Beanless brews can cut deforestation and greenhouse gas emissions dramatically – but what will happen to workers in traditional coffee-growing regions?
Eco-friendly, lab-grown coffee is on the way, but it comes with a catch

Coffee cell cultures, right, and roasted coffee, left, produced in a lab by VTT, a Finnish research institution. Photograph: VTT


Heiko Rischer isn’t quite sure how to describe the taste of lab-grown coffee. This summer he sampled one of the first batches in the world produced from cell cultures rather than coffee beans.

“To describe it is difficult but, for me, it was in between a coffee and a black tea,” said Rischer, head of plant biotechnology at the VTT Technical Research Centre of Finland, which developed the coffee. “It depends really on the roasting grade, and this was a bit of a lighter roast, so it had a little bit more of a tea-like sensation.”

Rischer couldn’t swallow the coffee, as this cellular agriculture innovation is not yet approved for public consumption. Instead, he swirled the liquid around in his mouth and spit it out. He predicts that VTT’s lab-grown coffee could get regulatory approval in Europe and the US in about four years’ time, paving the way for a commercialized product that could have a much lower climate impact than conventional coffee.

The coffee industry is both a contributor to the climate crisis and very vulnerable to its effects. Rising demand for coffee has been linked to deforestation in developing nations, damaging biodiversity and releasing carbon emissions. At the same time, coffee producers are struggling with the impacts of more extreme weather, from frosts to droughts. It’s estimated that half of the land used to grow coffee could be unproductive by 2050 due to the climate crisis.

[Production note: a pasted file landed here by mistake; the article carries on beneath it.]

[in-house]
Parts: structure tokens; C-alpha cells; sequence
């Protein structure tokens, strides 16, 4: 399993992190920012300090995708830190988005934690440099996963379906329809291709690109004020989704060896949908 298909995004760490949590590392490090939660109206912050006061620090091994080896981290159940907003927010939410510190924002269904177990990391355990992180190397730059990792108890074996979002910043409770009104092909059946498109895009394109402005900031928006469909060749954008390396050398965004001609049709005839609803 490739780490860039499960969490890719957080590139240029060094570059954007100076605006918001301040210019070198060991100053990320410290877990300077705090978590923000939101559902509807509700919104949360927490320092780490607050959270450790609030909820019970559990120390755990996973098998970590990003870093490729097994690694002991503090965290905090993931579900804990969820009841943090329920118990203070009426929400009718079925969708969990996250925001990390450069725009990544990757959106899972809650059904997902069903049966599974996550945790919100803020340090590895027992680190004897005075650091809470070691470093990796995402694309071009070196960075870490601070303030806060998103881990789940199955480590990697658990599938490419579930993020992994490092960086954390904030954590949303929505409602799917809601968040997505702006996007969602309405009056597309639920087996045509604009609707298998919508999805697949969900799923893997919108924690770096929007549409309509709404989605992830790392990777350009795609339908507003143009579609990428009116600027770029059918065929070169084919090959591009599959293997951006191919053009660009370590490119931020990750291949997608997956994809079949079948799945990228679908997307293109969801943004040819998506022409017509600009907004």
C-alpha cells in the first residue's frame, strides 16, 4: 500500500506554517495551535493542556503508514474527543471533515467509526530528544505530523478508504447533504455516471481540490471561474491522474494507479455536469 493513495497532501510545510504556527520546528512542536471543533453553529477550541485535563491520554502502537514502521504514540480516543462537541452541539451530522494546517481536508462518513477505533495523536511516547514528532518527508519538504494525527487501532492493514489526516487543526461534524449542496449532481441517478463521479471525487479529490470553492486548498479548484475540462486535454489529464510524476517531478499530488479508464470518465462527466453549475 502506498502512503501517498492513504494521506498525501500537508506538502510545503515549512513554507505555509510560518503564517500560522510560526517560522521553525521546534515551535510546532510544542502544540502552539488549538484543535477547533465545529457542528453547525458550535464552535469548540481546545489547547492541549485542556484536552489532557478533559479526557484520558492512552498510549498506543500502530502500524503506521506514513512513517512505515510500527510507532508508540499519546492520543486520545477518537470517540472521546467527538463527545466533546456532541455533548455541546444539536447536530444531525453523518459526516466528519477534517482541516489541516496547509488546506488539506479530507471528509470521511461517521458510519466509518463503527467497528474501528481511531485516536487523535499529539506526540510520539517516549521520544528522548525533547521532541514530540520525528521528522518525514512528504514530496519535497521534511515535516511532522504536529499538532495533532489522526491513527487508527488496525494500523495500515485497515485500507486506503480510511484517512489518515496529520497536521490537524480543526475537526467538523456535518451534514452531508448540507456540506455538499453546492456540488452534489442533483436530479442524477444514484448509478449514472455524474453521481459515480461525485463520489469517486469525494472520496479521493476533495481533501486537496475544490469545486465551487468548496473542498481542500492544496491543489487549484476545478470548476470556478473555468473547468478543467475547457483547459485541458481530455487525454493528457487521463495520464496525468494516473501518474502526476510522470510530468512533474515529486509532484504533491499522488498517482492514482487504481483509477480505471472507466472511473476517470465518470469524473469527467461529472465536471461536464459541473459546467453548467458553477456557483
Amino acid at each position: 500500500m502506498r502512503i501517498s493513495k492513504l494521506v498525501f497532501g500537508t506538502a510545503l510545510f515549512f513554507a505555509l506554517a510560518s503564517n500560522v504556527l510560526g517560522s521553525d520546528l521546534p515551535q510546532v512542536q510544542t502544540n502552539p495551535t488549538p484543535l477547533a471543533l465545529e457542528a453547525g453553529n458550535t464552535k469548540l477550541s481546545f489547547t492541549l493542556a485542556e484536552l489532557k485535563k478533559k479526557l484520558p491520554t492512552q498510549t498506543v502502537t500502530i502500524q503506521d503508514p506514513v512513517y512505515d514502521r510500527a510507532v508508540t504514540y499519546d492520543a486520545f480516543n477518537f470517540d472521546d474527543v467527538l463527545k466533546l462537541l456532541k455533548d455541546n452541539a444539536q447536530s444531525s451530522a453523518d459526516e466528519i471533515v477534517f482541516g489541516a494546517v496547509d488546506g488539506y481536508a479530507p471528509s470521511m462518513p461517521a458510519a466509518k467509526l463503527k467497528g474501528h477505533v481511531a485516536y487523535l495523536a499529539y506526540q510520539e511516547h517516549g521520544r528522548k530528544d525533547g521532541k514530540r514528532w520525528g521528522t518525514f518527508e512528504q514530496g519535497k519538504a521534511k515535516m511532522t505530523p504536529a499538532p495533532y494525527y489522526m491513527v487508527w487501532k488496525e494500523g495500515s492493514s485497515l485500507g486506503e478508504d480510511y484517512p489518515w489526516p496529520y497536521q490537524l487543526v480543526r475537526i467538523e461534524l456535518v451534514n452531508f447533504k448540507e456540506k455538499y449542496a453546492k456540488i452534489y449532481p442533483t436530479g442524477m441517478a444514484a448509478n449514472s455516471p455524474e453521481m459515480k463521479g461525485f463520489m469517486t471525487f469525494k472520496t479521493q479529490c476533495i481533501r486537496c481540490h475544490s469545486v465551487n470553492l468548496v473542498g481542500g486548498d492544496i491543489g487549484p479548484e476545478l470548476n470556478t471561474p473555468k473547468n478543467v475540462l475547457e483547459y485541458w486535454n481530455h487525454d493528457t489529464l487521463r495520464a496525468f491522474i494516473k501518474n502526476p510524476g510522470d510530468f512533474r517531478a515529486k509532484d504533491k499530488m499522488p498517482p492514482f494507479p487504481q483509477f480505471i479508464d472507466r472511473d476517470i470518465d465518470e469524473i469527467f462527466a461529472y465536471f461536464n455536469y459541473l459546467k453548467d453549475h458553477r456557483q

In response to the industry’s challenges, companies and scientists are trying to develop and commercialize coffee made without coffee beans.

VTT’s coffee is grown by floating cell cultures in bioreactors filled with a nutrient. The process requires no pesticides and has a much lower water footprint, said Rischer, and because the coffee can be produced in local markets, it cuts transport emissions. The company is working on a life cycle analysis of the process. “Once we have those figures, we will be able to show that the environmental impact will be much lower than what we have with conventional cultivation,” Rischer said.

American startups are also working on beanless coffee. In September, Seattle-based Atomo Coffee released what it called the world’s first “molecular coffee” in a one-day online pop-up, charging $5.99 a can.

The startup, which has raised $11.5m, makes its coffee by converting the compounds from plant waste into the same compounds contained in green coffee. Ingredients, including date seed extracts, chicory root, grape skin as well as caffeine, are roasted, ground and brewed. This method results in 93% lower carbon emissions and 94% less water use than conventional coffee production, as well as no deforestation, according to Atomo.

Tanks in Atomo’s factory. The food tech startup is making beanless coffee from plant waste. Photograph: Atomo

“The industry has known about the deleterious effects of coffee farming for a long time, whether we’re talking deforestation or major water usage,” said Atomo’s co-founder Jarret Stopforth. “[Before starting Atomo] I was thinking to myself, ‘There’s got to be a better way to do this.’”

Atomo’s facility can produce about 1,000 servings of coffee a day. The goal is to increase that to 10,000 servings a day over the next 12 months, said Stopforth, and in two years to move into a facility that can produce 30m servings of coffee a year. Stopforth says that Atomo will start the initial phase of the new factory build within the next three months.